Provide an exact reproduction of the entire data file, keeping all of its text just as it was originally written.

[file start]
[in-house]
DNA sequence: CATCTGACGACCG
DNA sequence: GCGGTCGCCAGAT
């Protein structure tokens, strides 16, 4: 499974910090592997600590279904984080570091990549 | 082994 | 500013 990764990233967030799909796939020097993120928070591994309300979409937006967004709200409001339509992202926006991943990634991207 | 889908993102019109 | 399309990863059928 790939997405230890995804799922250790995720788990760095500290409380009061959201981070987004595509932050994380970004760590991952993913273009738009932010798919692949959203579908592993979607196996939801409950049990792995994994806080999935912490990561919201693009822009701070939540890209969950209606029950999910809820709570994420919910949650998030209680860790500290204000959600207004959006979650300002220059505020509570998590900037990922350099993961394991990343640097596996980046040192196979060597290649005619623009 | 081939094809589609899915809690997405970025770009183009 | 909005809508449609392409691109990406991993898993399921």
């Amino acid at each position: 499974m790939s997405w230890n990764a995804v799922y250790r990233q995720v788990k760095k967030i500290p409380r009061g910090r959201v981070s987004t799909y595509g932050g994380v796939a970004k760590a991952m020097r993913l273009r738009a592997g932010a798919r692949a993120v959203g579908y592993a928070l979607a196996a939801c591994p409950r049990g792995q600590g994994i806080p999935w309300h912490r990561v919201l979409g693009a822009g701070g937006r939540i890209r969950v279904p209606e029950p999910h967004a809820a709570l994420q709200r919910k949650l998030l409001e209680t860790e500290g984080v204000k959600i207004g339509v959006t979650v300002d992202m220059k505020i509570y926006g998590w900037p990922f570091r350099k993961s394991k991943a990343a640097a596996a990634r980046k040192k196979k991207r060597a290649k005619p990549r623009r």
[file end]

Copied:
[in-house]
DNA sequence: CATCTGACGACCG
DNA sequence: GCGGTCGCCAGAT
């Protein structure tokens, strides 16, 4: 499974910090592997600590279904984080570091990549 | 082994 | 500013 990764990233967030799909796939020097993120928070591994309300979409937006967004709200409001339509992202926006991943990634991207 | 889908993102019109 | 399309990863059928 790939997405230890995804799922250790995720788990760095500290409380009061959201981070987004595509932050994380970004760590991952993913273009738009932010798919692949959203579908592993979607196996939801409950049990792995994994806080999935912490990561919201693009822009701070939540890209969950209606029950999910809820709570994420919910949650998030209680860790500290204000959600207004959006979650300002220059505020509570998590900037990922350099993961394991990343640097596996980046040192196979060597290649005619623009 | 081939094809589609899915809690997405970025770009183009 | 909005809508449609392409691109990406991993898993399921």
């Amino acid at each position: 499974m790939s997405w230890n990764a995804v799922y250790r990233q995720v788990k760095k967030i500290p409380r009061g910090r959201v981070s987004t799909y595509g932050g994380v796939a970004k760590a991952m020097r993913l273009r738009a592997g932010a798919r692949a993120v959203g579908y592993a928070l979607a196996a939801c591994p409950r049990g792995q600590g994994i806080p999935w309300h912490r990561v919201l979409g693009a822009g701070g937006r939540i890209r969950v279904p209606e029950p999910h967004a809820a709570l994420q709200r919910k949650l998030l409001e209680t860790e500290g984080v204000k959600i207004g339509v959006t979650v300002d992202m220059k505020i509570y926006g998590w900037p990922f570091r350099k993961s394991k991943a990343a640097a596996a990634r980046k040192k196979k991207r060597a290649k005619p990549r623009r």